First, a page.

Plus, once you've handed the money over, you can't get it back if you need it for anything else.
Think it over before you part with your cash, and only pay-up when you can really afford to.
While it's good to be cautious about borrowing in general, the Student Loan is a slightly different kettle of fish.
Firstly, it's not like a commercial loan. Yes, it's borrowing, but on more affordable terms than you'll get anywhere else. More importantly, paying it back depends on earning enough later on: in that sense, it works more like a tax than a loan.
If you don't earn enough, you won't make repayments - which is pretty much how income tax works. For that reason, it makes sense to get a Student Loan if you're eligible, rather than paying up-front (or paying back the loan early!).
Most students won't be able to afford university without the Loan, but what you get for your 'debt' - a degree - is a high value purchase. It can help you earn more throughout your career than non-graduates.
The best advice for the current system is to not get sidetracked by the total figure you'll end up owing. While that's an important number, keeping an eye on things like your graduate salary and monthly repayments (and how likely you are to repay) can give you the bigger picture of whether the loan's right for you.
ALWAYS check what other funding you could grab
Every year, hundreds of students miss out on free money because they don't know the extra cash is there. Whether you meet the low-income criteria or not, there could be funding out there with your name on it, from scholarships and emergency cash to company sponsorship.
If you don't ask, you won't get. And if you don't search, you won't find: here's where to look first.
Get a part-time job
With three-quarters of students upping their income with a job, employment is an obvious go-to for keeping debt in check. Check your uni's rules on part-time work and, most importantly, make sure any gigs you go for fit around your studies.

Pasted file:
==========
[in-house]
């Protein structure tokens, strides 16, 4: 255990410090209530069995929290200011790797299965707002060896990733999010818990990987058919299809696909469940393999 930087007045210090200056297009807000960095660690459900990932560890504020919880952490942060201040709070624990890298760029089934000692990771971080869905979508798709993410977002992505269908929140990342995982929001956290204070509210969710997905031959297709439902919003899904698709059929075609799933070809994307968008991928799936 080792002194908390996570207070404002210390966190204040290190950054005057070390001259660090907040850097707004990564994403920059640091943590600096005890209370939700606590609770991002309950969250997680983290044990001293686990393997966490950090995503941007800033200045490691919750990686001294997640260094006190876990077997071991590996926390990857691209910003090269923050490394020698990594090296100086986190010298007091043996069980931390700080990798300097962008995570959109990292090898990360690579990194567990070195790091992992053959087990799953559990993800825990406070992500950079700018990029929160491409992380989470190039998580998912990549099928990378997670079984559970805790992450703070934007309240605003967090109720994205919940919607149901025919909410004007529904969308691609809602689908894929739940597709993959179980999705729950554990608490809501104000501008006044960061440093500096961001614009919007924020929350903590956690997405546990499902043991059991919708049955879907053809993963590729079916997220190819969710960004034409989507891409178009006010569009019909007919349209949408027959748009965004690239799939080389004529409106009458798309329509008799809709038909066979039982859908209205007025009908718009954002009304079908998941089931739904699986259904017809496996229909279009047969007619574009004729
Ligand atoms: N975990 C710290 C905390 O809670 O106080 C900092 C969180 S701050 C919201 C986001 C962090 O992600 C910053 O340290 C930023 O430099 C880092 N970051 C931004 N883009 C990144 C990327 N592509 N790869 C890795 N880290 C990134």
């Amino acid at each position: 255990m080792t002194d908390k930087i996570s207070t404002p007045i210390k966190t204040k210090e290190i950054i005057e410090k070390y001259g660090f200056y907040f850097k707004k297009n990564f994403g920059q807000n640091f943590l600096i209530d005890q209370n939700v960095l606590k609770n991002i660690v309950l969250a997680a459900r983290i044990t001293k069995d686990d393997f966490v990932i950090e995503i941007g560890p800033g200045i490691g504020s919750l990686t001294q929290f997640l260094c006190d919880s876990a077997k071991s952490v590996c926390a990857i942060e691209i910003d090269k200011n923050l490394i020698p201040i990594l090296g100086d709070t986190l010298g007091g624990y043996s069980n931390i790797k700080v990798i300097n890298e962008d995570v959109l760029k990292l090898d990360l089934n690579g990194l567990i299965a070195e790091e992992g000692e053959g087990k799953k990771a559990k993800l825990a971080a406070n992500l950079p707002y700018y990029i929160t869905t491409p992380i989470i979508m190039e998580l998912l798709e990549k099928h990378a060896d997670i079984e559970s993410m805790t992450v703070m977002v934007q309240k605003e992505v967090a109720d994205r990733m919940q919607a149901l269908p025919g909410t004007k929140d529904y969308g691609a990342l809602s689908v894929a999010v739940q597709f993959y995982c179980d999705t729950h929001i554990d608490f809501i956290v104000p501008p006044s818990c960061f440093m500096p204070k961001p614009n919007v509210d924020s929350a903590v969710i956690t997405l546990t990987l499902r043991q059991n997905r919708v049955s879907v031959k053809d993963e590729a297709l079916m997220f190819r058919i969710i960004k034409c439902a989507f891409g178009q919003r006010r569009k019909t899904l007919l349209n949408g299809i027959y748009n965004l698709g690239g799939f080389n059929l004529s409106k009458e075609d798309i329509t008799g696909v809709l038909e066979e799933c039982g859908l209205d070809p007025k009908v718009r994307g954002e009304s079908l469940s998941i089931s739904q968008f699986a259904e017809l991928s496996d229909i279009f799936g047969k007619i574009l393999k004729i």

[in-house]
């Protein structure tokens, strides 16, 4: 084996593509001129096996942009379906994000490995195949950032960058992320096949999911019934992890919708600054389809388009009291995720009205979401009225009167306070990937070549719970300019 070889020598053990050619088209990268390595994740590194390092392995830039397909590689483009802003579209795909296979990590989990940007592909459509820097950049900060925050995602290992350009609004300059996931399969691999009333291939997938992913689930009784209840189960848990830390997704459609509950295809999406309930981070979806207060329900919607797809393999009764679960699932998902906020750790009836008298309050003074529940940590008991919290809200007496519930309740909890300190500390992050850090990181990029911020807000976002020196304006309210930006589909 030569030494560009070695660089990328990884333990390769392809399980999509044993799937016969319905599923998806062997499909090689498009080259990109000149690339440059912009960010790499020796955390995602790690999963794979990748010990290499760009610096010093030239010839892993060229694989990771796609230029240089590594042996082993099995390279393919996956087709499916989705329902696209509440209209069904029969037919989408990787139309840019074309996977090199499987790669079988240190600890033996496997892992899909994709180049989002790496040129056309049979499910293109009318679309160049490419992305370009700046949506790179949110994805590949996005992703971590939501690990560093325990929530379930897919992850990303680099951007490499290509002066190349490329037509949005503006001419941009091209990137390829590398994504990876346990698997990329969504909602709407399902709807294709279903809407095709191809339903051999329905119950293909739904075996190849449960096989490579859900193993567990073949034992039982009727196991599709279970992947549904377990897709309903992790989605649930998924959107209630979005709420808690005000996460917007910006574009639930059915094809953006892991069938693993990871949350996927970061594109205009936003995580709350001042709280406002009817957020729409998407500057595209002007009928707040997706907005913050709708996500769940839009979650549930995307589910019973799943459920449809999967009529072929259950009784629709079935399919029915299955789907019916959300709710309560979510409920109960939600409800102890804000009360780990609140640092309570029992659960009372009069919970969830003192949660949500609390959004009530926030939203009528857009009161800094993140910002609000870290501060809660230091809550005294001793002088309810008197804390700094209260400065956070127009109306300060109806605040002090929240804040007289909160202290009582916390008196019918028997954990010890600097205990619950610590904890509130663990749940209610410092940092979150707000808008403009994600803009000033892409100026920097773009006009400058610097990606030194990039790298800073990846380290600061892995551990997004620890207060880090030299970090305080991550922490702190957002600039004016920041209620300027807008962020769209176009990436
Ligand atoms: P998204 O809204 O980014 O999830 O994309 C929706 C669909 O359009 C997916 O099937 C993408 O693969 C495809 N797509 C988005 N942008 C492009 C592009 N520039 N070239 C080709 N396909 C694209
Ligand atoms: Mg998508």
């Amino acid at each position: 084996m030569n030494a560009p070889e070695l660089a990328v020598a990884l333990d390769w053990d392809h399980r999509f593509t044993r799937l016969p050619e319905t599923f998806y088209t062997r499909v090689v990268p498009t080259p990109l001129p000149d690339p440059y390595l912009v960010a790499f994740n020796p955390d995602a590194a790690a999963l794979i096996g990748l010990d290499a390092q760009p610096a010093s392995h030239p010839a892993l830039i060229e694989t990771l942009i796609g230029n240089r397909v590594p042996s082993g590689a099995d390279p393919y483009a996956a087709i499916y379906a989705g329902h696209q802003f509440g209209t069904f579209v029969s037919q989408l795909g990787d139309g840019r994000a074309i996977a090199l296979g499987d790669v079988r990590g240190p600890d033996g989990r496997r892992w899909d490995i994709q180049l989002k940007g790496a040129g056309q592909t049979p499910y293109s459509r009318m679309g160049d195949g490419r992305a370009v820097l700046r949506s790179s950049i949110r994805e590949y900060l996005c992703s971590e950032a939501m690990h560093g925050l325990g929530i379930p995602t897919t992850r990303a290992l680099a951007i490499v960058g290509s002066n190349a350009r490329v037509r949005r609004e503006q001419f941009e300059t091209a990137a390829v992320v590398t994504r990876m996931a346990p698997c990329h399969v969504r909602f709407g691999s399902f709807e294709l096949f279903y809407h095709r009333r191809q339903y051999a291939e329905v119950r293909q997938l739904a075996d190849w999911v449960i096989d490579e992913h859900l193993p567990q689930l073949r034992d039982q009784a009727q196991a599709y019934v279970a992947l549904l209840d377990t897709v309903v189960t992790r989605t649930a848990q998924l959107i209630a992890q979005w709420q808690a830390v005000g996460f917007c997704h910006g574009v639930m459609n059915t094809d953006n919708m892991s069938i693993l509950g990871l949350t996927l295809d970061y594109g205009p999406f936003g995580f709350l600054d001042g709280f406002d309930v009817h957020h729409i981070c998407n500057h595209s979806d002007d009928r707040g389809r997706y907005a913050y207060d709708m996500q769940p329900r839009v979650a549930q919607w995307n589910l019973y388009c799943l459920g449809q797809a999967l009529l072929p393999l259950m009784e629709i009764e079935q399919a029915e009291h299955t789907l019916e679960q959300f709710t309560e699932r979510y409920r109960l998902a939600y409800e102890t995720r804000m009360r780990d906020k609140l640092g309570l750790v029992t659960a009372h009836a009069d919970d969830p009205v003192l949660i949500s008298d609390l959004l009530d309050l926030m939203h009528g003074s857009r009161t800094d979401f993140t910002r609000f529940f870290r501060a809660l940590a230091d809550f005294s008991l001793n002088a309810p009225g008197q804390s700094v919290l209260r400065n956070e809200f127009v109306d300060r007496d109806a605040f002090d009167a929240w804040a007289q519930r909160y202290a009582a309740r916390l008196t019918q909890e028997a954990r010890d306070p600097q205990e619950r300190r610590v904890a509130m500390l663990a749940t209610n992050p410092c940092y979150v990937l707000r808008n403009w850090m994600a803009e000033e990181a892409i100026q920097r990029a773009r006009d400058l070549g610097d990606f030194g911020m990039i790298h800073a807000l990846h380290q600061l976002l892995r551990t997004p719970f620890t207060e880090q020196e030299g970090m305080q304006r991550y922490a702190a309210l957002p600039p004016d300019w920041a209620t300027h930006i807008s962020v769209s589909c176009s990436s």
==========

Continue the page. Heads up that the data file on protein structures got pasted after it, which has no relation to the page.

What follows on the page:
Make your own money!
No jobs in your neighbourhood? No problemo! There are scores of ways to make legit lolly, from freelancing to starting a bona fide student business. Need ideas? We've got 40 quick cash injections right here.
Don't lose out on tax
If you don't earn more than the 'personal allowance' each year, you won't have to pay tax on your income, whether from wages or interest you get from the bank. Don't pay if you don't have to or, if like many students, you've been over-charged, get it back!
The other biggie is that knowing what counts as taxable income - and what doesn't - can help you get the Student Finance you're entitled to. It could even make a difference to how much and when you start coughing up towards your Student Loan.
Either way, it pays to get to grips with tax: read our top student tax tips to get it done in a jiffy.
Keep things in balance
Any money coming in - whether it's loaned or earned - is just one side of the story if you're barrelling through it faster than your data allowance in a WiFi blackspot. Learn how to make it last, and you'll be on to a winner!
Hopefully this guide has given you a clearer idea of what Student Finance means for you, based on facts rather than hype. We've also shown you options beyond Loans and grants, and pointed the way to cash that can help you get to - and stay at - university. Make the most of what's out there!
Got questions? Ask away below: we promise to give every student a response, or point you in the direction of more info.